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Mario Bautista, has been with the entertainment industry for more than 4 decades. He writes regular columns for People's Journal and Malaya.

May 3, 2023



WE WATCHED “The Wonder” on Netflix simply because it stars Florence Pugh who we honestly believe is one the most exceptional young actresses today. 

The film is based on the 2016 novel by Emma Donoghue (who also co-wrote the script) and directed by Sebastian Lelio, the Chilean director who helmed the Oscar best foreign language-winning film “A Fantastic Woman”.

The film starts with the camera panning on a modern film studio then zooms in to a period set, with the voice over narrator saying: “The people you are about to meet, the characters, believe in their stories with complete devotion. We are nothing without stories. So we invite you to believe in this one.”

The story is inspired by the a real life phenomenon in Ireland in the 19th century Victorian Era called “the fasting girls.”  

Set in 1862, we see Elizabeth Wright or Lib (Florence), an English nurse who has served in the Crimean War, on board a boat going to Ireland. 

She is hired to observe an 11-year old girl, Anna O’Donnell (Kila Cassidy), who had stopped eating but has managed to live without food miraculously for four months. Some folks already think that she is a saint.

Lib is supposed to report her findings to a committee of five men led by a priest (Ciaran Hinds.) 

She will alternate with a nun (Josie Walker) in watching over Anna, but it looks like the nun is not given that much importance as Lib.

Anna’s family lives in a remote cottage and Lib meets Anna’s very religious mother Rosaleen (Elaine Cassidy), her dad Malachi (Caolan Byrne) and her sister Kitty (Niamh Algar), who is the film's narrator. 

She learns that Anna has an older brother who had died earlier. 

Lib stays in a lodging house in the town and she meets a man whose whole family died in the recent Great Famine that killed millions, Will Byrne (Tom Burke), a journalist. 

He is assigned to write about Anna’s story, which he actually thinks is a hoax.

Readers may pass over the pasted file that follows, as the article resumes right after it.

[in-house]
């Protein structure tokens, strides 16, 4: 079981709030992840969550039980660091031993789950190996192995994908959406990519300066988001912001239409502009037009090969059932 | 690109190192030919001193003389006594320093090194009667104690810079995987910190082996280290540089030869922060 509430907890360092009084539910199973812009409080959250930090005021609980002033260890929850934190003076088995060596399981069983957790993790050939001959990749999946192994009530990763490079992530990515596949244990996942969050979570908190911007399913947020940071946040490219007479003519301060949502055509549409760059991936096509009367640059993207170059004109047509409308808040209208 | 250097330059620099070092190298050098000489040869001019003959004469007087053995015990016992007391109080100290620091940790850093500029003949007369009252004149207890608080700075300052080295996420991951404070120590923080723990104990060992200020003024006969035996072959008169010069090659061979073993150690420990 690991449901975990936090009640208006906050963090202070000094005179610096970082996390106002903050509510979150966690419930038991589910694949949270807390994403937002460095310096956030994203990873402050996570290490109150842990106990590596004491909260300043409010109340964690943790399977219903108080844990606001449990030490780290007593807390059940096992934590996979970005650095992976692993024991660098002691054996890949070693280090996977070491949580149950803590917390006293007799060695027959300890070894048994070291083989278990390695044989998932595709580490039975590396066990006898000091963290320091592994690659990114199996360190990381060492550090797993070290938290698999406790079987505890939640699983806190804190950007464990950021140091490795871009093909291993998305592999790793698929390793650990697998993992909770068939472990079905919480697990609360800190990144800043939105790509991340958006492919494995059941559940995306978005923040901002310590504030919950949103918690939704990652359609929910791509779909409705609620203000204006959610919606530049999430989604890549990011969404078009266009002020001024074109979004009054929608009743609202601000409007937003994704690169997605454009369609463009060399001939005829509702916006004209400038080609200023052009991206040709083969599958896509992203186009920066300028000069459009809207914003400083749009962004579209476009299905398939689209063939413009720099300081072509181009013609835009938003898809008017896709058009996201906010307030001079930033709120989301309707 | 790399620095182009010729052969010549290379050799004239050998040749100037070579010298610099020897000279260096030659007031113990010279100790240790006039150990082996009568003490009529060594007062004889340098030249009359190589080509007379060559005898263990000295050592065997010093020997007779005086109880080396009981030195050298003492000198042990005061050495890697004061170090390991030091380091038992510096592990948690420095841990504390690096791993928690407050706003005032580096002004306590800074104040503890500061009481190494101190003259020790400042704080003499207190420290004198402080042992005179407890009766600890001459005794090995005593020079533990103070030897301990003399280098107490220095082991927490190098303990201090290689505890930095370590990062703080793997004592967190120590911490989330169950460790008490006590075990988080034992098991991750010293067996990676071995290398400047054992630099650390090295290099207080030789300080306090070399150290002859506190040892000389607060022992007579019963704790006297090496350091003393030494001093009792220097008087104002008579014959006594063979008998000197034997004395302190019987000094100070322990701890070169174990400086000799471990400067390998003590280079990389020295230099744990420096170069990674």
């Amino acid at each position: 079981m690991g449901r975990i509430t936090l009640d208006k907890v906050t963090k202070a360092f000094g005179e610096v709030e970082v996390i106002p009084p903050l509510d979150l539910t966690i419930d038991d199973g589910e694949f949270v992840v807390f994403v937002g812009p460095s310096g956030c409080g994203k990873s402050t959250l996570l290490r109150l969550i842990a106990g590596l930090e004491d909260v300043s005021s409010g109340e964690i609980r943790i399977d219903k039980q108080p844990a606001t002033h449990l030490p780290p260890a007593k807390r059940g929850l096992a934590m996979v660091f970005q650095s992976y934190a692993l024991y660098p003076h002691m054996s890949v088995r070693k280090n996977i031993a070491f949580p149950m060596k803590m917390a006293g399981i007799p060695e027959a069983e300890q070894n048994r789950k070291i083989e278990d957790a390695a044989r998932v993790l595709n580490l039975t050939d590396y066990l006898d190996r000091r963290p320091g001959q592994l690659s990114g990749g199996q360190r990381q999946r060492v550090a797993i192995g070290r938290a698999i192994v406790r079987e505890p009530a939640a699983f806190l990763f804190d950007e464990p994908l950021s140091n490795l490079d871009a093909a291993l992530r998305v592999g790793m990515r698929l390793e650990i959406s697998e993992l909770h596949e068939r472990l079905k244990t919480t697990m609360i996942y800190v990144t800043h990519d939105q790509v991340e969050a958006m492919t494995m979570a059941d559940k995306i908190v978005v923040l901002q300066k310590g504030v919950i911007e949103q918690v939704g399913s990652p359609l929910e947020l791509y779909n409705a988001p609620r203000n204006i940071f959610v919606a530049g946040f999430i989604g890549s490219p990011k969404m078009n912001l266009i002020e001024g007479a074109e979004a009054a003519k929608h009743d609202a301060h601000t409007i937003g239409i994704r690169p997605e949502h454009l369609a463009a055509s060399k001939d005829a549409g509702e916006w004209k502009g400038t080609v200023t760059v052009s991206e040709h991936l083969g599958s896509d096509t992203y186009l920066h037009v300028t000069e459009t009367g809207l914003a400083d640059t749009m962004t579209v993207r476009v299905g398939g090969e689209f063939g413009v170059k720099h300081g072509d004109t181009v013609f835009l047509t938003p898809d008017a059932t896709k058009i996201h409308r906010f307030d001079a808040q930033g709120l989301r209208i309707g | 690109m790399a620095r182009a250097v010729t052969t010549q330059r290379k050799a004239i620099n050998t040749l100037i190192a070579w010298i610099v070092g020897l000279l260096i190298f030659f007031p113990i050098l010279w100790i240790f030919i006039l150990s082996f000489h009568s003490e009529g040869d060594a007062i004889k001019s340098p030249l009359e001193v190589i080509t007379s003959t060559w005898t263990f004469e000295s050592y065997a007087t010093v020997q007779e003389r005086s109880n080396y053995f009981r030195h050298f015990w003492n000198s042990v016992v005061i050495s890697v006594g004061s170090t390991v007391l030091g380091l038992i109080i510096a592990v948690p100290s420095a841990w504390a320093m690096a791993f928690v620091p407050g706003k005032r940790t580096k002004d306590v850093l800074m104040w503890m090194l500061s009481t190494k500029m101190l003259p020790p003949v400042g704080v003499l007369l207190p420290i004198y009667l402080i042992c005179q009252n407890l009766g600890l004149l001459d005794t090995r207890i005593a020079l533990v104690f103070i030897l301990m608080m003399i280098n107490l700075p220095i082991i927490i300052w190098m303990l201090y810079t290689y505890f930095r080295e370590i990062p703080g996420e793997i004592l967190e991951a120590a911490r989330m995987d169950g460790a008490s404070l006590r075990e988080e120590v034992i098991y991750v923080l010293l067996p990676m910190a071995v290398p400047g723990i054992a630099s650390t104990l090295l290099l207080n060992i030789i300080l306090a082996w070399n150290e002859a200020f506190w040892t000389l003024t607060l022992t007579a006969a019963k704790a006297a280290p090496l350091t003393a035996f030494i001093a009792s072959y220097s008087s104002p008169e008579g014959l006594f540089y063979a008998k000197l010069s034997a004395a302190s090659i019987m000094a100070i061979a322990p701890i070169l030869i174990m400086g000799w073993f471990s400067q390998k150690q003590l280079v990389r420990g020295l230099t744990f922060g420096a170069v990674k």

Lib herself is mourning the death of her own child. Anna opens up to Lib and confides to her that her dead brother raped her repeatedly since she was nine years old. 

She thinks his death is God’s way of punishing him. But she believes her fasting and prayers will free her brother’s sinful soul from hell. 

Lib noticed that when Anna’s mom kisses her good night, she is actually transferring food from her mouth to Anna’s mouth. 

She reports this to the committee but the members do not believe her. Anna swears what sustains her is ‘manna from heaven’.  

Anna’s mom stops giving food to her through her kisses and Anna’s health deteriorates. 

He mom says that after Anna’s death, she is sure both Anna and her brother will be in heaven.

Lib is desperate to save the girl and she asks the help of Will to save her. How they do this will surely be a spoiler so we’d stop here.

This period drama is handsomely mounted with adequate production design, the fine cinematography and musical score, but the one who really holds it all together is the very committed performance of Florence Pugh who is truly compelling in so many scenes.

Lelio’s direction is properly filled with dark atmosphere and religious foreboding, with some of its characters full of morbid secrets and festering evil. 

The film seems to pose the question of faith and religious fanaticism versus science to the viewer, but as Lib’s suspicions grow, it seems to say that we should just all be cautious of spiritual hypocrisy. 

It is to Florence’s credit that whatever role she plays, she just seems to have the astuteness to get away with, just like in the lousy “Don’t Worry Darling”. 

She did a supporting role in a Marvel movie and nearly stole it from Scarlet Jo who plays the title role of “Black Widow”. Here, she plays the principled Lib without any hysteria but very willfully.

Lelio’s direction is very minimalist and understated, deliberately making the movie a very slow burn. 

We just don’t know why he frames the movie with the camera starting and ending  while focused on a stagesound studio. We think it’s a superfluous and unnecessary device.